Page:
High Tea and Book Commemorate a Century of Service
Gladys Kerr was born and raised in Waxhaw. “I’ve loved it since I was old enough to know where I was,” she said.
Kerr’s mother was a member of the Waxhaw Woman’s Club, and she has been a member since the 1960s, serving as president and on various committees. As the current chair of the club’s Historical Committee and given her knowledge of the town and the club, it seems fitting the group chose Kerr to pen a book honoring its upcoming 100th anniversary on Friday, March 11.
Rather than just collect records, “I wanted to write a story that was exciting to read even if you’d never set foot in Waxhaw,” Kerr recalled recently. The Historical Committee agreed, and she spent the past year interviewing past and current club members and even her former fifth-grade teacher, Lois Collins Sims. Sims’ father, was a former Waxhaw mayor, and the teacher wrote her own historical account years ago.
The title for the 100th anniversary book, “Crossing the Street,” came to Kerr in the middle of the night and aptly describes the club’s 2007 move from its former building to its current location directly across the street at the former Belk Building in downtown Waxhaw.
The Waxhaw Woman’s Club has continued to strive toward the service goals outlined in 1911 by its founders, a group of women who met at Maggie Davis’ Milliner shop. Concerned for the welfare of their town and its citizens, the women worked to keep Waxhaw safe and clean, preserve the region’s historical heritage and, with town officials, participate in “worthy undertakings,” according to its website, waxhawwomansclub.org.
In their first undertaking and calling themselves the Civic League, the women successfully petitioned the mayor and town council to stop sales of bootleg liquor. Then, the group advocated for women’s right to vote, organized vaccinations for community children and made bandages for soldiers in World War I.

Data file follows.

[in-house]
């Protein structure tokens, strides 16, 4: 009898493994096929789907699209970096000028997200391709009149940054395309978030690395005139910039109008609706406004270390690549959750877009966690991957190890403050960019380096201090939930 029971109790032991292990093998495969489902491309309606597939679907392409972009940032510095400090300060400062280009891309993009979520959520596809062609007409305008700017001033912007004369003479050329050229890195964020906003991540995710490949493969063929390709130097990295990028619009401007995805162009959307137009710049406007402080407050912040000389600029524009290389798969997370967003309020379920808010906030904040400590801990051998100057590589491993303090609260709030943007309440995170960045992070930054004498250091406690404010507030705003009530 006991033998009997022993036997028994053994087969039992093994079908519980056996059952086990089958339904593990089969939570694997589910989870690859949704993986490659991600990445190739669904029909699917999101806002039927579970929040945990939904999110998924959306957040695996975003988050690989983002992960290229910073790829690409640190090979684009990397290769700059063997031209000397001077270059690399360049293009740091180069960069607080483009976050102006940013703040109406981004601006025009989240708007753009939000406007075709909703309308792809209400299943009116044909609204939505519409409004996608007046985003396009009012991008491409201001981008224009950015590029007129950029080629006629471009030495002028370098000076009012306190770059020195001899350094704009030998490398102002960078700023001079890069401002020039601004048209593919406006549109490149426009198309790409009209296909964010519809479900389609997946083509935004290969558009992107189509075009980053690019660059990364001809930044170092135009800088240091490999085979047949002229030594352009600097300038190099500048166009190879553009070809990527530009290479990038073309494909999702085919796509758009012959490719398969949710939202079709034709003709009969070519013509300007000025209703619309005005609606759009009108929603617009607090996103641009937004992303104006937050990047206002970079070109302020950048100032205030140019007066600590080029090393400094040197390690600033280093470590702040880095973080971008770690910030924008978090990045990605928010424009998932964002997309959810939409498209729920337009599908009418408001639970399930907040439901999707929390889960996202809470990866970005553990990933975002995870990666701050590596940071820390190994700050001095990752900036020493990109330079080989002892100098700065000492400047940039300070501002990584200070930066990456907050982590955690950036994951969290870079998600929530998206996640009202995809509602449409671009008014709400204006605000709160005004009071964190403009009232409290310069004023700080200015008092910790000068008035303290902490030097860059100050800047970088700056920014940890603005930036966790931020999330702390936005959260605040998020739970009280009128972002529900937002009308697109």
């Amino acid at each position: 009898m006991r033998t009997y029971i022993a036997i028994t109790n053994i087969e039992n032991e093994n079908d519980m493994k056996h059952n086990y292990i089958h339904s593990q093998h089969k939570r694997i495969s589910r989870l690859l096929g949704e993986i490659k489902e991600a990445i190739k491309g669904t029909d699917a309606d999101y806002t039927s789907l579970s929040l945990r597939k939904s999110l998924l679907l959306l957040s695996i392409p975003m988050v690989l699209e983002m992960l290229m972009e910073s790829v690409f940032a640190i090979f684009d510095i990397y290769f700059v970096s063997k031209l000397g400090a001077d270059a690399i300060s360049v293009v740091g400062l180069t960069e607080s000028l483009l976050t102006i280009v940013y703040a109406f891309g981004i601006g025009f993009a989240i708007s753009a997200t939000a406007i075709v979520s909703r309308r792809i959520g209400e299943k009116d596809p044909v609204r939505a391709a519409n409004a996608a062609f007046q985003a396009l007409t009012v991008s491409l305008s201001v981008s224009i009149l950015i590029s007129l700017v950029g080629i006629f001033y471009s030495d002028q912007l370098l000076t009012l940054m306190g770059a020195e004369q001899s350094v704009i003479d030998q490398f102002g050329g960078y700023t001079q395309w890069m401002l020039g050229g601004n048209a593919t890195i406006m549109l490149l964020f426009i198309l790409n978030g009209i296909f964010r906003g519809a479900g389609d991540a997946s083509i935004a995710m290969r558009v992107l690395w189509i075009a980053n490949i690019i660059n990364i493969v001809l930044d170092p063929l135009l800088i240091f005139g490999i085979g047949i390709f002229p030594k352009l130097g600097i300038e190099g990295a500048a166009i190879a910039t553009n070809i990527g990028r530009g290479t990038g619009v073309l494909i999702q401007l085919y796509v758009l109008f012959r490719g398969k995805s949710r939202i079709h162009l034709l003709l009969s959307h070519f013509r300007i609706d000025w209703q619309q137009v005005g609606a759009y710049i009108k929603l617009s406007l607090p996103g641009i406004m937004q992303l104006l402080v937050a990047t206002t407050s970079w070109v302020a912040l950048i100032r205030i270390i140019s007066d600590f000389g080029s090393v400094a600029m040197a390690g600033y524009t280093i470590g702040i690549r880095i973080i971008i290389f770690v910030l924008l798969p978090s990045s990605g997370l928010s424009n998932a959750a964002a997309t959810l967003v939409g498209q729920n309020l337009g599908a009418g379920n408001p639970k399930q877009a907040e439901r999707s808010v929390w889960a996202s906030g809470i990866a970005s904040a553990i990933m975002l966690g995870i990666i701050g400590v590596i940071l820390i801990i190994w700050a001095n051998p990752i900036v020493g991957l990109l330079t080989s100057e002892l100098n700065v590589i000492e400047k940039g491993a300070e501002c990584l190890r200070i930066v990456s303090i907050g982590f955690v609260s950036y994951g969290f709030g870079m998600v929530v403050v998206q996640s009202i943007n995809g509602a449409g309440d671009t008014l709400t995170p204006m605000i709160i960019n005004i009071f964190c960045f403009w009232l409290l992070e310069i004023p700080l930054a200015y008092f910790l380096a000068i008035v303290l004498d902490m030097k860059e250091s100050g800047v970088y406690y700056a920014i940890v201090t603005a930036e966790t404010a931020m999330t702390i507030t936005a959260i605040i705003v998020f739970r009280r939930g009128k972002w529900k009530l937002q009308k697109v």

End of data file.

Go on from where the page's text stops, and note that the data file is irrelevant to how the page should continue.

By 1923, the Civic League had evolved into the Waxhaw Woman’s Club, and members worked diligently to support troops overseas during World War II. From its inception, the group has supported Waxhaw Elementary School and the town’s library, housed for a time inside the club’s building.
Today, the Waxhaw Woman’s Club continues to support causes close to its heart. It has established academic scholarships for women at Parkwood High School, Pfeiffer College and Wingate University, provided funds to Turning Point’s domestic violence shelter, Hospice of Union County and other organizations and organized everything from blood drives to candidate forums.
Today, the club’s building serves as a hospitality location for important town heritage events like Veteran’s Day and the Fourth of July.
To commemorate its 100th anniversary, the Waxhaw Woman’s Club is hosting an invitation-only high tea at 3 p.m. Saturday, March 12, at its building at 200 E. South Main St. The group issued almost 100 invitations, reaching out to “ladies of leadership,” Gov. Bev Perdue and other women holding elected offices.
Kerr’s book will be available for purchase during the tea. In addition, the Waxhaw Antique Mart at 101 E. South Main Street, and the Heritage Room at 300 N. Main St. in Monroe are selling copies for $25. All proceeds go to charity, Kerr said, and more than 50 copies have sold.
Those interested in purchasing a copy should call Kerr at 704-282-7274.